previous next


The cavalry depot in the district of Columbia This photograph of the cavalry depot at Giesboro is peaceful and orderly enough with the Stars and Stripes drooping lazily in the wind, but it does not betray the hectic activity “behind the scenes.” Not long after the depot was established the entire Second United States Cavalry was sent there to be remounted, recruited, and refitted. This operation took about a month, and they were ordered to rejoin the army in October, 1863. Every company had a special color of horse at the outset, but this effect was speedily lost in the field, except for the grays. “These were easily recruited,” said an old cavalryman, “because nobody wanted grays. They were too conspicuous. No, I don't mean that they attracted the enemy's fire, but a gray horse that lies down in muddy places is very apt to get dirty. If you were coming in from a night of picket duty, would you rather take a rest, or spend your time getting your horse ready for inspection? The dark-coated animals did not show the dirt so much.”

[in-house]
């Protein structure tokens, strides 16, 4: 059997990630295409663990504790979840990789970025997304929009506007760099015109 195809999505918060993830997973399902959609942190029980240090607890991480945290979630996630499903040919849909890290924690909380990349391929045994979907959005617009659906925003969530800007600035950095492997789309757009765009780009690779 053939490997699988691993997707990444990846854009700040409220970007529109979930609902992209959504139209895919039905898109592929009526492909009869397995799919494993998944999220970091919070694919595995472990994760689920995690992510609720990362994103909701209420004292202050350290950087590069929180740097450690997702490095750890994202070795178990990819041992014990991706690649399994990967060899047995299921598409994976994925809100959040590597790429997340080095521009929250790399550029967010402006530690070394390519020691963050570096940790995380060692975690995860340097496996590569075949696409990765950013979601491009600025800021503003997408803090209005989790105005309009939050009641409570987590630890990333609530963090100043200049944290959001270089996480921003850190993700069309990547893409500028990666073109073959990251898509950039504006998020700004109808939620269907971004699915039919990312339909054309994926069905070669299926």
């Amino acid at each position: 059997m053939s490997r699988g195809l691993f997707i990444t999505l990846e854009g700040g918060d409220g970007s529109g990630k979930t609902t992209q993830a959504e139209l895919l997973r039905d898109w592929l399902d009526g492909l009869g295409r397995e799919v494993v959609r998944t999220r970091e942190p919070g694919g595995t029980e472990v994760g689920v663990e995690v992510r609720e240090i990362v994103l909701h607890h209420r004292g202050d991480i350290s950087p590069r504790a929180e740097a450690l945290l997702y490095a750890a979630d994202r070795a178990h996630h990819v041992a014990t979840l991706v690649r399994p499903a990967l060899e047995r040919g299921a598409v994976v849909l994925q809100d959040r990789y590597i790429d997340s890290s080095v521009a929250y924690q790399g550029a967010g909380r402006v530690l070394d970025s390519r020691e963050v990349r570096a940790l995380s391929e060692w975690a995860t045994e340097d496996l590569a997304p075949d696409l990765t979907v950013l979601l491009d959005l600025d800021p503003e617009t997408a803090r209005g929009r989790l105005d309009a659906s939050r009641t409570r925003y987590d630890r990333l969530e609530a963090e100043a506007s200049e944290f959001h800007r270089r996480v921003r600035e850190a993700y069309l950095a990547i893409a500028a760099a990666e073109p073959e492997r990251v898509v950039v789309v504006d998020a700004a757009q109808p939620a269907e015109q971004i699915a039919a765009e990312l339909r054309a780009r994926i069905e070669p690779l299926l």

Creative Commons License
This work is licensed under a Creative Commons Attribution-ShareAlike 3.0 United States License.

An XML version of this text is available for download, with the additional restriction that you offer Perseus any modifications you make. Perseus provides credit for all accepted changes, storing new additions in a versioning system.

hide Places (automatically extracted)

View a map of the most frequently mentioned places in this document.

Download Pleiades ancient places geospacial dataset for this text.

hide Dates (automatically extracted)
Sort dates alphabetically, as they appear on the page, by frequency
Click on a date to search for it in this document.
October, 1863 AD (1)
hide Display Preferences
Greek Display:
Arabic Display:
View by Default:
Browse Bar: